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Greek: Chapter One
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Go Greek with the hippest young cast on TV. Experience all 10 episodes of the show s sensational first season, complete with chart-topping music and never-before-seen
bonus features in a three-disc box set. Pledge today and get Greek: Chapter One on DVD.
Greek is not just kids behaving badly. What moves this series to the head of the class is that its characters struggle with doing the right thing, and as Casey tells Rusty, "sometimes doing the right thing isn't doing the right thing," adding, "It's shades of grey from here on out." Greek creates compelling moral dilemmas and should spark worthwhile family discussions. Should Rusty tell his sister about Evan and ruin his chance to join Evan's elite fraternity? Should Casey break up with Evan and risk her social standing? Greek is all about acceptance and how friends can become like an extended family. Rusty finds his at a rowdy Animal House-like frat headed by Cappie (Scott Foster), Casey's less reputable former boyfriend. Though Rusty may be lame, he proclaims, "he'd be fun to corrupt and bring to the dark side." How Rusty wrestles with his ideals and reconnects with Casey is at the heart of this auspicious season. Greek does traffic in stereotypes, but most of the characters emerge as fully dimensional, including Evan, less of a jerk and more soulful than one would expect, and Dale (Clark Duke), Rusty's "fundamentalist hick" roommate, who becomes less of an easy punch line as the season progresses. For a show that at one point gives a shout-out to Gilmore Girls, Greek's own pop-culture references (from The Matrix and Monty Python to Grey's Anatomy) are spot-on. Beyond that, the character-based writing is well observed. After a first date, a euphoric Rusty calls it the best night of life, adding, "Even better than the time they announced Pluto wasn't a planet. I hated Pluto." With one year under its belt, you'll want to pledge yourself to Greek. --Donald Liebenson
Top Customer Reviews
It's the characters, while mildly stereotypical, that really make the show; anyone who was awkward as a college freshman, whether they were in the Greek system or not, will identify with Rusty, the dorky physics major who longs to be in a fraternity; his older sister Casey may at first glance play the perfect blonde sorority princess, but she has plenty of flaws and problems to work through. Her current high-society boyfriend Evan, while definitely arrogant and a little flaky, also seems to have a sensitive side; but it's Casey's ex, ringleader of the Animal House-esque Kappa Taus, aptly-nicknamed Cappie, who steals the show. A funny, fast-talking, goofball with a heart of gold (which gets broken entirely too often), he's the kind of character you can't help but love (unless your Evan Chambers, anyway). The supporting characters, too, are surprisingly well-developed (Dale, Rusty's Bible-thumping, physics nerd roommate is hysterical, and Casey's archenemy Rebecca is the girl everyone loves to hate), and the show even tackles such issues as gays in the Greek system. However, the main theme of the show seems to be the importance of brotherhood, family and friendship. All in all, a great show, definitely worth a look.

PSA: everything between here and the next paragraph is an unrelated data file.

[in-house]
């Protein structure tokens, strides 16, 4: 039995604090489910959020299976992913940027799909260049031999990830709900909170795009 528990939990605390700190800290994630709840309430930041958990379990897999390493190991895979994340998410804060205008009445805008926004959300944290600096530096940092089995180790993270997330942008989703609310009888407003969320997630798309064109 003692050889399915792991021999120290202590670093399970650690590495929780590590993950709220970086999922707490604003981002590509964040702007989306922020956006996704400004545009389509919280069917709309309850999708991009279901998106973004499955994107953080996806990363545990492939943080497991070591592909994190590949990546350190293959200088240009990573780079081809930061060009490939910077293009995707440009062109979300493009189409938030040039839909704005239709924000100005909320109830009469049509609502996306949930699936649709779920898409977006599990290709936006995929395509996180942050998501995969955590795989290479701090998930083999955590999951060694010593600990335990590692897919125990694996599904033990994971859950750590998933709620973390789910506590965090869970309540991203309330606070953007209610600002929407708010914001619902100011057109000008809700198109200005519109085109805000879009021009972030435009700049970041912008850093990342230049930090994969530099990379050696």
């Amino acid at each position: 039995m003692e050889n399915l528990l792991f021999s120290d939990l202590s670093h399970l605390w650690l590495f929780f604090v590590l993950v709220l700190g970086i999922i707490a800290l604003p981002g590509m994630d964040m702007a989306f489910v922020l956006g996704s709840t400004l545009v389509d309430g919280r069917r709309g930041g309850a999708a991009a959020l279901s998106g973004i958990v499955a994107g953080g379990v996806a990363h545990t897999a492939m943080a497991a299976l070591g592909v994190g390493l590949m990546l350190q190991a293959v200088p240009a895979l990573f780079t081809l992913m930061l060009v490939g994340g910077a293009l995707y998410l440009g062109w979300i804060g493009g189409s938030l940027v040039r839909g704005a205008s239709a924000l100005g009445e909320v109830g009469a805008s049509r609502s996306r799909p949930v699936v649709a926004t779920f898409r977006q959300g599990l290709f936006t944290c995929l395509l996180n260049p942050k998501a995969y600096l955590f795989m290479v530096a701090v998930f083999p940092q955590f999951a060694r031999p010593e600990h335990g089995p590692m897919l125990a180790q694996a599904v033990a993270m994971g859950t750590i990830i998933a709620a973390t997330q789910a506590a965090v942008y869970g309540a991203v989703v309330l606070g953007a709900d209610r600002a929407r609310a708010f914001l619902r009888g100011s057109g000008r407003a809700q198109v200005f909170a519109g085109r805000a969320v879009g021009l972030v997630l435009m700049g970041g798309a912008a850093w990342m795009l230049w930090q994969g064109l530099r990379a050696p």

"Greek" is such a witty, fun show. It doesn't sidestep the racier elements of college, but it also doesn't make it it's primary focus either. The characters are awesome (I heart Dale. Outside of infomercials, you don't see many Christian rock loving characters on TV) and the relationships are complex, realistic, and inspire many a chant of 'OMG. Just get back together already!'. Cappie and Casey, I'm looking at you. And I look menacing.
As for the DVD set, there isn't a whole lot on there. But I enjoyed finding out what roles certain actors tried out for in the beginning (Scott Michael Foster/'Cappie' was originally going to be Calvin? What?), only later to get another role instead. Also, some of the guys in the cast do commentary for one episode and much hilarity ensues.
By gradually adding depth to the characters and then letting them run loose in the college setting, the show's creators have managed to create believable and interesting situations that balance drama and comedy. The snappy writing is supported by strong ensemble acting. Ultimately, the show succeeds at what it sets out to do: to create a group of interesting characters that interact with one another in interesting ways.
[Buyer beware: this contains only the first ten episodes of Season One, which is to be expected for the low price.]
Most Recent Customer Reviews
When I used to see previews for Greek on ABCFamily years ago, I wasn't particularly interested in the show and wrote it off as another dumb comedy. Read morePublished 4 months ago by Janelle Breedveld
I'm happy with the movie but my case was damaged upon arrival not sure how but other than that happyPublished 5 months ago by Tiara Nicole Tilghman